What is ambition?
When I think of ambition, I see someone fighting tooth and nail to get to the top of their career ladder… and to be honest, that’s not me.
When I think of ambition, I imagine an athlete, struggling to stay ahead of their peers, striving for Olympic gold… and to be honest, that’s not me.
When I think of ambition, I picture a work-a-holic father, shutting out his family and surviving on toast and beans in his desire for success… and to be honest, that’s not me.
And yet, I’ve come to realise over the years that ambition can take different forms. Or perhaps what I am about to describe is not ambition exactly – and yet ambition is the best word I’ve found so far to describe it.
Being unable to sleep at night because the ideas keep coming. I could do this, and that, and this again… that’s me.
Having the insatiable urge to develop a project to its completion if I’m passionate about it. ‘What if’ or ‘could do’ becoming ‘can do’ or ‘will do’… that’s me.
Seeing an idea and immediately starting to research, read all the available literature, break it into steps with self-imposed goals, deadlines and evaluations… that’s me.
Perhaps I’m exaggerating. But perhaps I’m not. Let me clarify: this is not me ALL the time… but it is definitely me some of the time.
And it’s exhausting.
And it’s exhilarating.
And it can mean I don’t love others – but it can also mean I love others better and more thoroughly.
A while ago I read a book about Christian productivity, and one line in particular stood out to me. “There’s nothing wrong with ambition, as long as the ambition is to love others and do good for God.” (paraphrased).
I really struggled with that. Because my dreams, my plans… well, I find them exciting in themselves. I don’t cold-bloodedly sit down and make a list of all the good that I could do, and mark out deadlines and to-do lists. Instead I toss and turn, burning with the drive to write, to speak, to embrace passions.
Does that make my ambition wrong?
The second problem
Aside from the motive behind my ambition, the reality is that having plans and projects and dreams is tiring. You see, I am passionate about a lot of different things, and I can’t possibly explore all possibilities at once. Often I don’t even want to! But when the drive comes on me, often at an extremely inconvenient time, I tear at the bit, wanting to do and do and do. And the linearity of time simply won’t allow me to do that.
Which is frustrating. And somewhat stressful (even if it’s an enjoyable stress).
I don’t have a nice, neat pre-packaged answer to this problem I struggle with. And I’m aware that even attempting to unravel such an issue makes me seem pretentious and stuck-up at worse, and mildly ridiculous at best.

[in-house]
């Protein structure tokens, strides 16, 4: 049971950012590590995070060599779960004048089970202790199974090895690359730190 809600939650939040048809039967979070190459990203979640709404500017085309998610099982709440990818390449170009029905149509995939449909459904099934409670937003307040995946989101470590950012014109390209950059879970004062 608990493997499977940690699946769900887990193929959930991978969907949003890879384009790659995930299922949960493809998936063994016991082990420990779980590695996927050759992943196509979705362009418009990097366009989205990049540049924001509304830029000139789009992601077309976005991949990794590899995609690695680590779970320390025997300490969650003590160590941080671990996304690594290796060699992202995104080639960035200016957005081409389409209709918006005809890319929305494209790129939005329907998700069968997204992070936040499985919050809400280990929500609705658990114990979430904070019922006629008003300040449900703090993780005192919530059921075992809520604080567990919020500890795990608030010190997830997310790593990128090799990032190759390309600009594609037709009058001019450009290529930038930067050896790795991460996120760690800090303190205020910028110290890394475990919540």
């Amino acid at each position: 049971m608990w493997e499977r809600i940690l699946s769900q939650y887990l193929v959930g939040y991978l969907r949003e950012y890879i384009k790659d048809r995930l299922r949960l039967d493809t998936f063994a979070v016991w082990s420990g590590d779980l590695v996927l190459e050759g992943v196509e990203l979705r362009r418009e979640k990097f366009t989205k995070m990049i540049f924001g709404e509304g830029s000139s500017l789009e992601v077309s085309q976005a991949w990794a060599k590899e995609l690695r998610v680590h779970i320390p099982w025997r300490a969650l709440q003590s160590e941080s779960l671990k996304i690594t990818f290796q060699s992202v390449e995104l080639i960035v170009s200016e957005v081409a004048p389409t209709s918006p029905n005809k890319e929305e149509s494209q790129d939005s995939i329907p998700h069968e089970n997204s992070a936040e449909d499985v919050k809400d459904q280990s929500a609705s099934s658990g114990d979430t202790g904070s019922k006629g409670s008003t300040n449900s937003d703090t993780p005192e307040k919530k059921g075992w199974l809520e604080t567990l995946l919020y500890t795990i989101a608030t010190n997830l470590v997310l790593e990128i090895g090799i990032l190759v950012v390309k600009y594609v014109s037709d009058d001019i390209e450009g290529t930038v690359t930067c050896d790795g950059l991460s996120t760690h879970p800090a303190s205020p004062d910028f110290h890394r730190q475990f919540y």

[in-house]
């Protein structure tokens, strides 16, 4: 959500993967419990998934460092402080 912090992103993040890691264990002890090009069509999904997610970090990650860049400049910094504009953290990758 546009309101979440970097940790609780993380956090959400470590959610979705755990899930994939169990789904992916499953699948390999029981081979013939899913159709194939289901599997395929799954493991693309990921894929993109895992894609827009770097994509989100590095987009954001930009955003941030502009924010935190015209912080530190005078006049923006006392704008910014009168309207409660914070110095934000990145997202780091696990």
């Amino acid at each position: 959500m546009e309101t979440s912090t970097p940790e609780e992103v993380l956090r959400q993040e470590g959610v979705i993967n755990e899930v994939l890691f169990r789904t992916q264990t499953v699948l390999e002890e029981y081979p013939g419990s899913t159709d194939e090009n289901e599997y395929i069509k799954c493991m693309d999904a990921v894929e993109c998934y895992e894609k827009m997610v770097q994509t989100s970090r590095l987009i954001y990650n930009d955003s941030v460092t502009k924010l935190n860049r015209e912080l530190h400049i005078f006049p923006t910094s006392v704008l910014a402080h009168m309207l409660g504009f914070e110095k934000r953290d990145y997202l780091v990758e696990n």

Nevertheless, here is what I do:
I rue the fact that perhaps my plans may not start with a desire for God’s kingdom, but I pray that they will align to it. I pray that they will bless people and I look for ways to serve people with my projects and my passions.
I try and remember what’s important. God gave my passions for a reason and a purpose, and so I can pursue them under Him without guilt – but that does not change the fact that People Trump Projects. One kind word to my family is worth more than four hours of work on a novel.
I strive to hold ambition lightly. In laying out each of my projects before God, I practice relinquishing them into His hands. I pray: if this doesn’t work, may my joy still be in You. If that falls through, may my heart be satisfied in You.
I seek to rely on His strength, and not my own. I can’t possibly do everything, and as a finite, created Creature, I need to rest. And it does not demonstrate dependence on God if I fail to live out these realities. And so I pray for peace and freedom from frustration. I take rests and practice being flexible, and it doesn’t always work, but I try. When a new idea comes and I have no time, I ask for grace to trust that if He wants it to happen, it will.
I try and work hard when I have the time. God has given me the ability and the passion to pursue certain things, and the way I pursue them can bring Him just as much glory as the completion of them. And so I remind myself that there’s nothing mundane about plodding along, working bit by bit, because God is a long-term God who took thousands of years to bring His Son into the world, and is taking thousands more to build His church.
I pray that I will meet someone who struggles with the same problems, who is wise and can point me to Christ. And I pray also that if God never brings such a friend to help me, then perhaps one day he will use me to help others.
An end of the matter
So am I ambitious? Or is this just the idealism of youth? Is ambition worthwhile? I have so much to learn, and I don’t have answers, but this I know: God uses all things and wastes none of them. And so I praise Him, and I live.